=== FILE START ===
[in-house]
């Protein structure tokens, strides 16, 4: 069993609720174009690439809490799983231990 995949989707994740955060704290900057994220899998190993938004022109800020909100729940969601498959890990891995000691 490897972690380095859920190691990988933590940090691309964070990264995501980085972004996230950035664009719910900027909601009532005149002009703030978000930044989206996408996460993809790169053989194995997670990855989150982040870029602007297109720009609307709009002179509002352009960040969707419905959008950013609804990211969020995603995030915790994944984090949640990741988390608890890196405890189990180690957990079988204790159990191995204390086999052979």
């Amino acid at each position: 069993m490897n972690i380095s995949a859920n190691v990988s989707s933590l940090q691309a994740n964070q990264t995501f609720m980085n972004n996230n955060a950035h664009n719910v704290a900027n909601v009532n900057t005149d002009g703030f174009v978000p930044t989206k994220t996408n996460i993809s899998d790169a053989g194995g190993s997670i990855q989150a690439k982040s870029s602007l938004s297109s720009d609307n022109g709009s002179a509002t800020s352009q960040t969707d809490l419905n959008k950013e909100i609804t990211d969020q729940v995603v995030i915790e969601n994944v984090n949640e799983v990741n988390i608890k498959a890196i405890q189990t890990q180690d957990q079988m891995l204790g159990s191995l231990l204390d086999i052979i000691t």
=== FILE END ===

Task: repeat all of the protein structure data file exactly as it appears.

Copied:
[in-house]
């Protein structure tokens, strides 16, 4: 069993609720174009690439809490799983231990 995949989707994740955060704290900057994220899998190993938004022109800020909100729940969601498959890990891995000691 490897972690380095859920190691990988933590940090691309964070990264995501980085972004996230950035664009719910900027909601009532005149002009703030978000930044989206996408996460993809790169053989194995997670990855989150982040870029602007297109720009609307709009002179509002352009960040969707419905959008950013609804990211969020995603995030915790994944984090949640990741988390608890890196405890189990180690957990079988204790159990191995204390086999052979």
């Amino acid at each position: 069993m490897n972690i380095s995949a859920n190691v990988s989707s933590l940090q691309a994740n964070q990264t995501f609720m980085n972004n996230n955060a950035h664009n719910v704290a900027n909601v009532n900057t005149d002009g703030f174009v978000p930044t989206k994220t996408n996460i993809s899998d790169a053989g194995g190993s997670i990855q989150a690439k982040s870029s602007l938004s297109s720009d609307n022109g709009s002179a509002t800020s352009q960040t969707d809490l419905n959008k950013e909100i609804t990211d969020q729940v995603v995030i915790e969601n994944v984090n949640e799983v990741n988390i608890k498959a890196i405890q189990t890990q180690d957990q079988m891995l204790g159990s191995l231990l204390d086999i052979i000691t």